The vigil and Black Lives Matter banquet on Friday night was one of the closing events for Black Solidarity Week, which held a series of events from Sunday, Nov. 6 through Saturday, Nov. 12. The week started with a church service and community cleanup on Sunday and ended with the banquet Friday and a community service trip on Saturday morning.
Black Solidarity Week started as a single day in 1969 to recognize the important contributions that African Americans make to society. It was inspired by Douglas Turner Ward's play, "A Day of Absence," which examines the consequences on society if black citizens disappeared for just a day.
"Today, this week-long event is a time for people of color to stand up for their voices," said Domonique Jarrett, senior and spokesperson for the Black Student Union, also known as BSU.
Ramapo College has a history of participating in Black Solidarity Week since the 1990s.
“Not many colleges have the privilege to do this,” Jarrett said, adding that Montclair State University is one other such college. “We are definitely grateful to have this time to express how we feel about police brutality, about Black Lives Matter and more.”
The banquet started with a vigil for those killed from police brutality. Students carried lanterns bearing the names of just a few of the lives lost. Jarrett called the lanterns "a light of those who have passed away through police brutality." Students also spoke names out loud of victims and loved ones.
The banquet also highlighted black inventors such as Garrett Morgan, inventor of a traffic signal and gas mask, Daniel Hale Williams, pioneer of open heart surgery, George Crum, inventor of the potato chip and Patricia Bath, creator of a laser surgical device, as well as many others.
“Without them we probably wouldn’t be here today,” said Jarrett.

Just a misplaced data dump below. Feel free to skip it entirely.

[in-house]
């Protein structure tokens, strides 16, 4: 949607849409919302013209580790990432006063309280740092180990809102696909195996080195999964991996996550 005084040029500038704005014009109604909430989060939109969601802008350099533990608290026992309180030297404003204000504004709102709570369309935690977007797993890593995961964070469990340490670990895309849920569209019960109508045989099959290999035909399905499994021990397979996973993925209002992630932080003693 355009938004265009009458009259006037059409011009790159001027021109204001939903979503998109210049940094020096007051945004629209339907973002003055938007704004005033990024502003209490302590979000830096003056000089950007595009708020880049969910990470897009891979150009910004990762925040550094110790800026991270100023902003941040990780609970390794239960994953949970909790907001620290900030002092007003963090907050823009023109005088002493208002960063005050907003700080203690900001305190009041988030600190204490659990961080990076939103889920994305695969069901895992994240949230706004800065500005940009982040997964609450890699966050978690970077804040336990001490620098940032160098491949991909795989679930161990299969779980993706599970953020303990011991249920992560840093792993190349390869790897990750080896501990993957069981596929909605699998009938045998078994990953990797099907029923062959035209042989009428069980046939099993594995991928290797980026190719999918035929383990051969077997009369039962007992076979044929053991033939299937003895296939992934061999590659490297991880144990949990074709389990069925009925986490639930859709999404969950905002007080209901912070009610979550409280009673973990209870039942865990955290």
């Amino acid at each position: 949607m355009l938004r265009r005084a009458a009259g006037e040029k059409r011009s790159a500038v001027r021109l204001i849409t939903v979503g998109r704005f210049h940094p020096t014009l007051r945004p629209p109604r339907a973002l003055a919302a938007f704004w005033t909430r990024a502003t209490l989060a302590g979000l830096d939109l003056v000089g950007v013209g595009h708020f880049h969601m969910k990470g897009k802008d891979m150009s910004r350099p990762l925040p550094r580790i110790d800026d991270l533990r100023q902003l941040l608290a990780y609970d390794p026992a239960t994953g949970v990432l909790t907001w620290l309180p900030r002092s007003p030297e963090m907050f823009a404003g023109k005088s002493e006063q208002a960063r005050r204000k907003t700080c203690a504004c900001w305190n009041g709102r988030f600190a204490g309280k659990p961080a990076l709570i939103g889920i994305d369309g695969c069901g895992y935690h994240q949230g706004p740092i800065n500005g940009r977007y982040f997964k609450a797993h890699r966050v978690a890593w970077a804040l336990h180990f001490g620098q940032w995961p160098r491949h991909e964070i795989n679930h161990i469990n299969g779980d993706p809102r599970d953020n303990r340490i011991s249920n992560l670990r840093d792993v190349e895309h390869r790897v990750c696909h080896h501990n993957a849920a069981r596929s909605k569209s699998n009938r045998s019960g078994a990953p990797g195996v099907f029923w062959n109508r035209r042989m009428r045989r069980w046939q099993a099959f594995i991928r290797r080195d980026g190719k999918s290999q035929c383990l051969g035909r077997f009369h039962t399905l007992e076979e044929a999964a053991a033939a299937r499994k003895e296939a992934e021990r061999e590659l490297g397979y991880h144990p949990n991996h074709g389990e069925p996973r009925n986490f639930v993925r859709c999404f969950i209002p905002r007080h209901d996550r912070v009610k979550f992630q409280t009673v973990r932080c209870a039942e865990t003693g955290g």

Jarrett also stressed the importance of learning more about African American history.
“Do some research. Know about your culture,” Jarrett urged.
Members of Ebony Women for Social Change, EWSC, Brothers Making a Difference, BMAD, and Students of Caribbean Ancestry, SOCA, presented on some of the events that took place throughout the week. These events included Haitian art exhibits, poetry nights, informational events on incarceration, silent walks and a Black Panther speaker, Charlotte O’Neal. Members of the BSU also met with the Mahwah Police Department during the week.
"I hope students understand the unity that Black Solidarity Week is supposed to promote. We are a community here to laugh together, work together and excel together and I think that's what all the events worked to promote," said Brittany Peters, senior.
The notion of unity presses forward through all events under BSU. Even after Black Solidarity Week, Jarrett encourages all students to come to events and show support.
“It would be nice to see students who are not of color to attend our events because we honestly love that,” said Jarrett. “I definitely want there to be unity, because that’s what the Black Student Union is: to unify students. Yes, students of color, but it’s for every student as well.”
The dinner for the banquet included sweet potatoes, mac and cheese, chicken, fish, collard greens and pie.
"This is the banquet we do as well as one of our traditions to give you guys soul food to give an uplifting feeling throughout what we’re doing and what is going on outside,” Jarrett said.
Jarrett ended the event by prompting students to repeat a chant:
"It is our duty to fight for our freedom. It is our duty to win. We must love and support each other. We have nothing to lose but our chains."